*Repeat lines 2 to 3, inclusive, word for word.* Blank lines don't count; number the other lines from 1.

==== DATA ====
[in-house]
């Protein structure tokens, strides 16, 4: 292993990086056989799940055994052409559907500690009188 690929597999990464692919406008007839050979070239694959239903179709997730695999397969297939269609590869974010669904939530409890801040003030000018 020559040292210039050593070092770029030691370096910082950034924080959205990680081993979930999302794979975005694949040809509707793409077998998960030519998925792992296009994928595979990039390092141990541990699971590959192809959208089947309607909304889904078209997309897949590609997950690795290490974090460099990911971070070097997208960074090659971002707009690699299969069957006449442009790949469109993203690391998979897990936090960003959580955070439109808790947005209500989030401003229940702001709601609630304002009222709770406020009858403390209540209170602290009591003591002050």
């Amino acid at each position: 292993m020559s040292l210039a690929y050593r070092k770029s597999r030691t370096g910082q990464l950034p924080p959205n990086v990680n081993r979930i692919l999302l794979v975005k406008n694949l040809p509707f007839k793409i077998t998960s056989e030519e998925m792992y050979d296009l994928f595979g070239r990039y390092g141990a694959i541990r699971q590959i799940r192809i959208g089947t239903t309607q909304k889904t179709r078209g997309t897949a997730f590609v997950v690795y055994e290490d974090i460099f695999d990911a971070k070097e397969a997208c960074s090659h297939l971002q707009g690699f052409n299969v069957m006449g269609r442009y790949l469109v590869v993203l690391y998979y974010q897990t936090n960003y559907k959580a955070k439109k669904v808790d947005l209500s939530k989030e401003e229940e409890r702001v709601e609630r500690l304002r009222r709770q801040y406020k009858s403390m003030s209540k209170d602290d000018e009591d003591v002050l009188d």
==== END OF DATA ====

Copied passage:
């Protein structure tokens, strides 16, 4: 292993990086056989799940055994052409559907500690009188 690929597999990464692919406008007839050979070239694959239903179709997730695999397969297939269609590869974010669904939530409890801040003030000018 020559040292210039050593070092770029030691370096910082950034924080959205990680081993979930999302794979975005694949040809509707793409077998998960030519998925792992296009994928595979990039390092141990541990699971590959192809959208089947309607909304889904078209997309897949590609997950690795290490974090460099990911971070070097997208960074090659971002707009690699299969069957006449442009790949469109993203690391998979897990936090960003959580955070439109808790947005209500989030401003229940702001709601609630304002009222709770406020009858403390209540209170602290009591003591002050």
């Amino acid at each position: 292993m020559s040292l210039a690929y050593r070092k770029s597999r030691t370096g910082q990464l950034p924080p959205n990086v990680n081993r979930i692919l999302l794979v975005k406008n694949l040809p509707f007839k793409i077998t998960s056989e030519e998925m792992y050979d296009l994928f595979g070239r990039y390092g141990a694959i541990r699971q590959i799940r192809i959208g089947t239903t309607q909304k889904t179709r078209g997309t897949a997730f590609v997950v690795y055994e290490d974090i460099f695999d990911a971070k070097e397969a997208c960074s090659h297939l971002q707009g690699f052409n299969v069957m006449g269609r442009y790949l469109v590869v993203l690391y998979y974010q897990t936090n960003y559907k959580a955070k439109k669904v808790d947005l209500s939530k989030e401003e229940e409890r702001v709601e609630r500690l304002r009222r709770q801040y406020k009858s403390m003030s209540k209170d602290d000018e009591d003591v002050l009188d």